Lesser sin 3: Using multiple fonts. There is a place for that in branding and I’ve seen it done very successfully. This is not where you do it.

Lesser sin 4: The tripartite slogan. It can be hard to come up with an amazing slogan, so it is easy to say “what are some main policy points” and then separate them with a period. It was a good idea the very first time it was done, but that was the only time. Now it is overplayed and vague. It doesn’t really say what you care about and are running on. Instead, focus on a single point that matters most to you or design your content so that people know more about multiple things that you are focusing on. I know that it will be passé in a few years, but the “Farm to Table” design would work well for a political campaign and I’ve never seen it done.

Sin 5: Using stock United States imagery for a position that doesn’t justify it.

Using stripes, stars, bits of the flag, or even a whole flag totally conveys your patriotic bona fides. It also is unimaginative and played out. Most people aren’t running for Congress or for the Presidency, so you shouldn’t default to Americana. It is hard to be unique and still be somewhat compelling. Spend the time to look around at things that convey what you want to represent you. It’s not typically that you can put the most American stuff per square inch on your sign.


Lesser sin 5: Multiple disconnected political campaign design pieces. Your whole identity should fit into a comprehensive unit. If things are being randomly pulled or used in a way where they don’t look like they belong together (maybe you’re grabbing stock design pieces from somewhere), find a way to make them look cohesive or go a different direction.

Sin 6: Cramming United States imagery into a position it has no place being in.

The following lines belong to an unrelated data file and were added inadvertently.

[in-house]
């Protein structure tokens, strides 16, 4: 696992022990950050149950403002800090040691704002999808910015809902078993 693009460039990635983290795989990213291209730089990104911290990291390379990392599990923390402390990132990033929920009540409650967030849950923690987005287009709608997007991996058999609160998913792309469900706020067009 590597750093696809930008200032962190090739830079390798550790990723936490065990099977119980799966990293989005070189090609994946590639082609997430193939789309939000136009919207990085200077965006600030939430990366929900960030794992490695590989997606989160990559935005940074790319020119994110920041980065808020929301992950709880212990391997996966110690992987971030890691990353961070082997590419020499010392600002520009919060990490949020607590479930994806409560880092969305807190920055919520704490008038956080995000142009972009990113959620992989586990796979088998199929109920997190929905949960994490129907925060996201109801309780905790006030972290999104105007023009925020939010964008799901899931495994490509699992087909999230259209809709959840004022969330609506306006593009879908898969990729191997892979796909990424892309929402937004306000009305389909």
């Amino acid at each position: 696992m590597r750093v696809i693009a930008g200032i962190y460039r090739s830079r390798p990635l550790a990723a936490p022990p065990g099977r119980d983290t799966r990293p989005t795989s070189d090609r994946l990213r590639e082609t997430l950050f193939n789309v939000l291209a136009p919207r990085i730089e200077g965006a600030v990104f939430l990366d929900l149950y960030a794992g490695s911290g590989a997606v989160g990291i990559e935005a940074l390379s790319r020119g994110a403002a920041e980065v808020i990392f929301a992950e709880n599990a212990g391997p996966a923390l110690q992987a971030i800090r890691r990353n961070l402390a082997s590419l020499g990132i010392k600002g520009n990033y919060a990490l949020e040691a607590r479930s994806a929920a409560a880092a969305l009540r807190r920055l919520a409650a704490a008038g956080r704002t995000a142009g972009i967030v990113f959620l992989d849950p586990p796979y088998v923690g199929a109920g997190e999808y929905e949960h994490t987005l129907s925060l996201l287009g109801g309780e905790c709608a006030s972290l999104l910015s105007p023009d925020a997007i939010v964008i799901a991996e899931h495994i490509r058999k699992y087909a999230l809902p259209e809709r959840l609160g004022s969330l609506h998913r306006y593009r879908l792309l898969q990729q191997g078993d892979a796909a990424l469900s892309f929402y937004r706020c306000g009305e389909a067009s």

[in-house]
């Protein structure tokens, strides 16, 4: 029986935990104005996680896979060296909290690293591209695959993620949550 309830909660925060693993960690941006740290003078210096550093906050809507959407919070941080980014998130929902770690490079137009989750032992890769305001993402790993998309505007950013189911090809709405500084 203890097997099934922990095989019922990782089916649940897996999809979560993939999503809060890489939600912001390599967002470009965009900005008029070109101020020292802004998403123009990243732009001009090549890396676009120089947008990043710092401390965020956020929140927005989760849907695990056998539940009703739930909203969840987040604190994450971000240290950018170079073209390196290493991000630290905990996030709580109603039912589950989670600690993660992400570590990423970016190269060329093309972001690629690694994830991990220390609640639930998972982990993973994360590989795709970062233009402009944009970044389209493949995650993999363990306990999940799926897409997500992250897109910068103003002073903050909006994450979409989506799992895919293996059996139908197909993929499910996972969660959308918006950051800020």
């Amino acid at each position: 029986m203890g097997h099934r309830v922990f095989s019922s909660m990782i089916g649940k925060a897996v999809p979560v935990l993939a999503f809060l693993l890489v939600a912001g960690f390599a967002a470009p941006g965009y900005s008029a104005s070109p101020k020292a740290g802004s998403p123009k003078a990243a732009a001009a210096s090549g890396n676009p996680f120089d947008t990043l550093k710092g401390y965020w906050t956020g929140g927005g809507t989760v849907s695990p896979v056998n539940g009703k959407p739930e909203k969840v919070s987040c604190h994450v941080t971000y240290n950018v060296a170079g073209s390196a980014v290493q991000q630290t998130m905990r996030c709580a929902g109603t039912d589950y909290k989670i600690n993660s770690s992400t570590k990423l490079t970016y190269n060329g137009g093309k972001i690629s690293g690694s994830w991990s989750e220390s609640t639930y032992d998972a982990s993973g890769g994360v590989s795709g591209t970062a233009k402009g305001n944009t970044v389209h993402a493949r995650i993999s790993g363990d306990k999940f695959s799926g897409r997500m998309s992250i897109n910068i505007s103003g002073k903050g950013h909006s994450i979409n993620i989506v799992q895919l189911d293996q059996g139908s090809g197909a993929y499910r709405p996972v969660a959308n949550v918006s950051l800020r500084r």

There is no way in the world that an R should be a little draped flag. Or that an eagle with talons of truth and justice should be flying out of your O. What it came down to is that it was too hard to think of something else and in order to show you’re patriotic, someone squinted really hard and came across a way they could justify making part of your name into something really patriotic. If it doesn’t work, don’t worry about it. You don’t have to have a forced piece of patriotism in your logo. Just make it the best it can be without that.

Lesser sin 6: Using filler to create justification. It’s a basic principle that you want to have letters above and below line up, and it works best if the words are somewhat similar in size. When that’s not possible, people will often default to lines, stars, flags, and anything else to fill the gap. Instead look at alternate options – changing the alignment, capitalization, or font to make it less forced.

Sin 7: Blatantly copying someone else’s amazing idea.

I get it. The Obama logo was a thing of beauty that quite frankly made every other political icon look dull and stale by comparison. That doesn’t mean your blatant ripoff of it will do the same thing. There is absolutely a place for using others as inspiration. After all, one of the greatest artists ever said, “good artists copy; great artists steal.” That doesn’t mean to grab someone else’s idea whole cloth and insert it in yours (I can’t number the times I’ve seen a slight variation on the Obama O or an E or F that uses the field of blue and red and white stripes as a replacement). Instead, take an idea and refine it to where it is your own idea. Use it as a springboard to something greater than what it was before.

Lesser sin 7: A running mate that is put on a logo as an afterthought. I know this is probably the most challenging conundrum of all, and it affects candidates up and down the board, including even the very best of political campaign designs. How do you design something that looks unique and also works with just the person at the top of the ticket as well as literally any name imaginable as the running mate? I’ve seen a couple of times it has worked well, but they are few and far between.